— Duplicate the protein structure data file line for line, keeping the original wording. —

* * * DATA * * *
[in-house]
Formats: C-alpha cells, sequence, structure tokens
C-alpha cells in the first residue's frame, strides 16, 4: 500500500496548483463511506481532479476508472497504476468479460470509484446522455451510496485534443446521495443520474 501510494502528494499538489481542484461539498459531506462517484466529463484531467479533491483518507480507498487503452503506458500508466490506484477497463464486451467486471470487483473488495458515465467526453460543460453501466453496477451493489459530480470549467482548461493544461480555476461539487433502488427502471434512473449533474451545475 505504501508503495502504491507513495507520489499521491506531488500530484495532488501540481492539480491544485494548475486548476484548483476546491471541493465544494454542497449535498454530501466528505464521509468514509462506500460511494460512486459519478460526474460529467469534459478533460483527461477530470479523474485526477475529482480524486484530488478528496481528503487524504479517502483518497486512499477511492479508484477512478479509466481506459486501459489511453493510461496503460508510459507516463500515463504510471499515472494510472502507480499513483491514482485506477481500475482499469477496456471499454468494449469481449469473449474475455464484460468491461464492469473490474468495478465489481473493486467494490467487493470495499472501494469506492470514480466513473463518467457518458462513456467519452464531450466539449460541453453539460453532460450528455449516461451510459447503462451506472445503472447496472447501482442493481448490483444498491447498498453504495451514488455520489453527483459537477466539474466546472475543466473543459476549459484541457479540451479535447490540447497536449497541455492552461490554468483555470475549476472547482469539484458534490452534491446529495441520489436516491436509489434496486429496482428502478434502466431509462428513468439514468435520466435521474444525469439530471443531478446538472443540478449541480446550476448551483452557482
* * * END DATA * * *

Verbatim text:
[in-house]
Formats: C-alpha cells, sequence, structure tokens
C-alpha cells in the first residue's frame, strides 16, 4: 500500500496548483463511506481532479476508472497504476468479460470509484446522455451510496485534443446521495443520474 501510494502528494499538489481542484461539498459531506462517484466529463484531467479533491483518507480507498487503452503506458500508466490506484477497463464486451467486471470487483473488495458515465467526453460543460453501466453496477451493489459530480470549467482548461493544461480555476461539487433502488427502471434512473449533474451545475 505504501508503495502504491507513495507520489499521491506531488500530484495532488501540481492539480491544485494548475486548476484548483476546491471541493465544494454542497449535498454530501466528505464521509468514509462506500460511494460512486459519478460526474460529467469534459478533460483527461477530470479523474485526477475529482480524486484530488478528496481528503487524504479517502483518497486512499477511492479508484477512478479509466481506459486501459489511453493510461496503460508510459507516463500515463504510471499515472494510472502507480499513483491514482485506477481500475482499469477496456471499454468494449469481449469473449474475455464484460468491461464492469473490474468495478465489481473493486467494490467487493470495499472501494469506492470514480466513473463518467457518458462513456467519452464531450466539449460541453453539460453532460450528455449516461451510459447503462451506472445503472447496472447501482442493481448490483444498491447498498453504495451514488455520489453527483459537477466539474466546472475543466473543459476549459484541457479540451479535447490540447497536449497541455492552461490554468483555470475549476472547482469539484458534490452534491446529495441520489436516491436509489434496486429496482428502478434502466431509462428513468439514468435520466435521474444525469439530471443531478446538472443540478449541480446550476448551483452557482